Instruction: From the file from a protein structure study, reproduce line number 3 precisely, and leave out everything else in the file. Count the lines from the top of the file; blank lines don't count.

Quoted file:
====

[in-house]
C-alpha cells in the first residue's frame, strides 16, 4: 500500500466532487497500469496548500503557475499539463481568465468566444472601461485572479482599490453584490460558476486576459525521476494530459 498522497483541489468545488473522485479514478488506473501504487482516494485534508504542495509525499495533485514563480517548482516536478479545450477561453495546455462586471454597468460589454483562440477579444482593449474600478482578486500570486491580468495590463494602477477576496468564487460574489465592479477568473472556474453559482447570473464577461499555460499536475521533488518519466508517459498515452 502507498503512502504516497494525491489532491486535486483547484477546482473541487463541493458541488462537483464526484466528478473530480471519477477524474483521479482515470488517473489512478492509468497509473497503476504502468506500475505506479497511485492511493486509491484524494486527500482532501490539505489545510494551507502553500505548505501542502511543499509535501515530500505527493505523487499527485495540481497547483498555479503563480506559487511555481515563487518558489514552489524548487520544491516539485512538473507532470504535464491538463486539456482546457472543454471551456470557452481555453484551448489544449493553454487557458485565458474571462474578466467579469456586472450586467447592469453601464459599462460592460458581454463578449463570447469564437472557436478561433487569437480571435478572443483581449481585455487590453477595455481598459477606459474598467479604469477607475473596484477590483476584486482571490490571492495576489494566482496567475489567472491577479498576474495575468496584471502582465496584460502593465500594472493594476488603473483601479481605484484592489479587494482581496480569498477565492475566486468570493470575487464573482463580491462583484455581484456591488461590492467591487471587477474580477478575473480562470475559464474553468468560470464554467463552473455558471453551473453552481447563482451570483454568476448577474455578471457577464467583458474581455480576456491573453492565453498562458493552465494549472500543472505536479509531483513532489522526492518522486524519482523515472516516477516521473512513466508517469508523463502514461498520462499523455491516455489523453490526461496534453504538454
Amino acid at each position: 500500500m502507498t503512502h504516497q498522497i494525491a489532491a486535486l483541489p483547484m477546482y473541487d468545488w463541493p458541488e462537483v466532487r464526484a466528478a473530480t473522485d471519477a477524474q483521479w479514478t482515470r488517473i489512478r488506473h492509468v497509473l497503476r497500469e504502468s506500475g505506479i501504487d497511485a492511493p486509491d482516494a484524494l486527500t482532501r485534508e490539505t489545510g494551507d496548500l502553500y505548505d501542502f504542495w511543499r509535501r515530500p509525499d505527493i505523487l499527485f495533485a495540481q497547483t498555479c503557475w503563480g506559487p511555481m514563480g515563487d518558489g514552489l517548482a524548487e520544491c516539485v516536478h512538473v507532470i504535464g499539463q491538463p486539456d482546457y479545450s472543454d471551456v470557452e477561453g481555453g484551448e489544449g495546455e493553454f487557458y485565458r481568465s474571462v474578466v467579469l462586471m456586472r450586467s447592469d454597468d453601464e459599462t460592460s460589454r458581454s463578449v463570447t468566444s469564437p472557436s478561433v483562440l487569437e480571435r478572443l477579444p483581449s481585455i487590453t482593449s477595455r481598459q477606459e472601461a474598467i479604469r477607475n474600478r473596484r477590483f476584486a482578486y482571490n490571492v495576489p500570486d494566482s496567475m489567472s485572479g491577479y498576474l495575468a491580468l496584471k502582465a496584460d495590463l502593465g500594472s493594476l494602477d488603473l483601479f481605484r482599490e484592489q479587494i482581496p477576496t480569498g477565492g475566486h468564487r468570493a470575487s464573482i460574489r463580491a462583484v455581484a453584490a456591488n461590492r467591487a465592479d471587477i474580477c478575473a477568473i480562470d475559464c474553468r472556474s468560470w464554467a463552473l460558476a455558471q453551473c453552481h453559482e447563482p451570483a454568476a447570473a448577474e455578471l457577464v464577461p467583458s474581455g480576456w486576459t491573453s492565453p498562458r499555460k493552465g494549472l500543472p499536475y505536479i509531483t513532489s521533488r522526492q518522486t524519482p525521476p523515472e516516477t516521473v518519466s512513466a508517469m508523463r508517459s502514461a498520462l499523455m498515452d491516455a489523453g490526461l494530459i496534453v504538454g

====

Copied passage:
Amino acid at each position: 500500500m502507498t503512502h504516497q498522497i494525491a489532491a486535486l483541489p483547484m477546482y473541487d468545488w463541493p458541488e462537483v466532487r464526484a466528478a473530480t473522485d471519477a477524474q483521479w479514478t482515470r488517473i489512478r488506473h492509468v497509473l497503476r497500469e504502468s506500475g505506479i501504487d497511485a492511493p486509491d482516494a484524494l486527500t482532501r485534508e490539505t489545510g494551507d496548500l502553500y505548505d501542502f504542495w511543499r509535501r515530500p509525499d505527493i505523487l499527485f495533485a495540481q497547483t498555479c503557475w503563480g506559487p511555481m514563480g515563487d518558489g514552489l517548482a524548487e520544491c516539485v516536478h512538473v507532470i504535464g499539463q491538463p486539456d482546457y479545450s472543454d471551456v470557452e477561453g481555453g484551448e489544449g495546455e493553454f487557458y485565458r481568465s474571462v474578466v467579469l462586471m456586472r450586467s447592469d454597468d453601464e459599462t460592460s460589454r458581454s463578449v463570447t468566444s469564437p472557436s478561433v483562440l487569437e480571435r478572443l477579444p483581449s481585455i487590453t482593449s477595455r481598459q477606459e472601461a474598467i479604469r477607475n474600478r473596484r477590483f476584486a482578486y482571490n490571492v495576489p500570486d494566482s496567475m489567472s485572479g491577479y498576474l495575468a491580468l496584471k502582465a496584460d495590463l502593465g500594472s493594476l494602477d488603473l483601479f481605484r482599490e484592489q479587494i482581496p477576496t480569498g477565492g475566486h468564487r468570493a470575487s464573482i460574489r463580491a462583484v455581484a453584490a456591488n461590492r467591487a465592479d471587477i474580477c478575473a477568473i480562470d475559464c474553468r472556474s468560470w464554467a463552473l460558476a455558471q453551473c453552481h453559482e447563482p451570483a454568476a447570473a448577474e455578471l457577464v464577461p467583458s474581455g480576456w486576459t491573453s492565453p498562458r499555460k493552465g494549472l500543472p499536475y505536479i509531483t513532489s521533488r522526492q518522486t524519482p525521476p523515472e516516477t516521473v518519466s512513466a508517469m508523463r508517459s502514461a498520462l499523455m498515452d491516455a489523453g490526461l494530459i496534453v504538454g